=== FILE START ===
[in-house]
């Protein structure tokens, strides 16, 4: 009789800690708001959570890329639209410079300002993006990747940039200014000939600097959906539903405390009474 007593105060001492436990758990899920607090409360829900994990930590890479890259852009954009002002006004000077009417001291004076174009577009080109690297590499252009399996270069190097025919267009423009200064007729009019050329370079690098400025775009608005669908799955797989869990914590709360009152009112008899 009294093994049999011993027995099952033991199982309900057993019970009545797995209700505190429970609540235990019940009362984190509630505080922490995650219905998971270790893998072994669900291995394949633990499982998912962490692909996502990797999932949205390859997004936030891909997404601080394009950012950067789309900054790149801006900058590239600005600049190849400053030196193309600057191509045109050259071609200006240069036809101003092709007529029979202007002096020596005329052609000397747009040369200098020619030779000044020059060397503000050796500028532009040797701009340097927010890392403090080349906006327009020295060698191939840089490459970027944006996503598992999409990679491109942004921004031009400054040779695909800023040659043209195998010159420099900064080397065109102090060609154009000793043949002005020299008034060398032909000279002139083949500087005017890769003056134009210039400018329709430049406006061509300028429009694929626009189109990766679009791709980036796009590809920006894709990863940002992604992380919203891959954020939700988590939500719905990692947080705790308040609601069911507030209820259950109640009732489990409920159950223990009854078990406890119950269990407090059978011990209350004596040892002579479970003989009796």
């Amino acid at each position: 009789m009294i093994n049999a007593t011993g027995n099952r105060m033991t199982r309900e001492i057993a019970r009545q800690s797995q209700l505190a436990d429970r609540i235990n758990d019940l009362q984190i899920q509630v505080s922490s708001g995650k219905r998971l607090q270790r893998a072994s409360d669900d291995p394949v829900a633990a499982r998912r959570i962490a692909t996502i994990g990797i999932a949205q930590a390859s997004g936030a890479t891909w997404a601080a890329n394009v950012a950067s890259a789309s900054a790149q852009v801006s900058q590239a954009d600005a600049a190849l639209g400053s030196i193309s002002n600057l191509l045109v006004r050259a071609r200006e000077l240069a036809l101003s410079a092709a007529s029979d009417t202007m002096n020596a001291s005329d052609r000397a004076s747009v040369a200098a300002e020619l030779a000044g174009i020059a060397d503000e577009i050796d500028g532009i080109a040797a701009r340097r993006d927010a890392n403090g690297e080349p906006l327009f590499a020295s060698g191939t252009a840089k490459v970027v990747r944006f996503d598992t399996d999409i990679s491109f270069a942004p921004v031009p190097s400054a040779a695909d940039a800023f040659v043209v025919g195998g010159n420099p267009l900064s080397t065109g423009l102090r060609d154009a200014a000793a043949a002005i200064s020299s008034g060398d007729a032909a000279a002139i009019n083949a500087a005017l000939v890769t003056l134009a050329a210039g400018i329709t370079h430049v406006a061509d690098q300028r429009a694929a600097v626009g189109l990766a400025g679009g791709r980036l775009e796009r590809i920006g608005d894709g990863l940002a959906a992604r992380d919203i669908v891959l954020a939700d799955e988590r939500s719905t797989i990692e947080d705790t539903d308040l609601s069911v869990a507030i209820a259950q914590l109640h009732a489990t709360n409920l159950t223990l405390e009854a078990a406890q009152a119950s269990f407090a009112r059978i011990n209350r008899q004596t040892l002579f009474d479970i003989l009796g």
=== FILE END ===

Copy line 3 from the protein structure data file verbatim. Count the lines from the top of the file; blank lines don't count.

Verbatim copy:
């Amino acid at each position: 009789m009294i093994n049999a007593t011993g027995n099952r105060m033991t199982r309900e001492i057993a019970r009545q800690s797995q209700l505190a436990d429970r609540i235990n758990d019940l009362q984190i899920q509630v505080s922490s708001g995650k219905r998971l607090q270790r893998a072994s409360d669900d291995p394949v829900a633990a499982r998912r959570i962490a692909t996502i994990g990797i999932a949205q930590a390859s997004g936030a890479t891909w997404a601080a890329n394009v950012a950067s890259a789309s900054a790149q852009v801006s900058q590239a954009d600005a600049a190849l639209g400053s030196i193309s002002n600057l191509l045109v006004r050259a071609r200006e000077l240069a036809l101003s410079a092709a007529s029979d009417t202007m002096n020596a001291s005329d052609r000397a004076s747009v040369a200098a300002e020619l030779a000044g174009i020059a060397d503000e577009i050796d500028g532009i080109a040797a701009r340097r993006d927010a890392n403090g690297e080349p906006l327009f590499a020295s060698g191939t252009a840089k490459v970027v990747r944006f996503d598992t399996d999409i990679s491109f270069a942004p921004v031009p190097s400054a040779a695909d940039a800023f040659v043209v025919g195998g010159n420099p267009l900064s080397t065109g423009l102090r060609d154009a200014a000793a043949a002005i200064s020299s008034g060398d007729a032909a000279a002139i009019n083949a500087a005017l000939v890769t003056l134009a050329a210039g400018i329709t370079h430049v406006a061509d690098q300028r429009a694929a600097v626009g189109l990766a400025g679009g791709r980036l775009e796009r590809i920006g608005d894709g990863l940002a959906a992604r992380d919203i669908v891959l954020a939700d799955e988590r939500s719905t797989i990692e947080d705790t539903d308040l609601s069911v869990a507030i209820a259950q914590l109640h009732a489990t709360n409920l159950t223990l405390e009854a078990a406890q009152a119950s269990f407090a009112r059978i011990n209350r008899q004596t040892l002579f009474d479970i003989l009796g």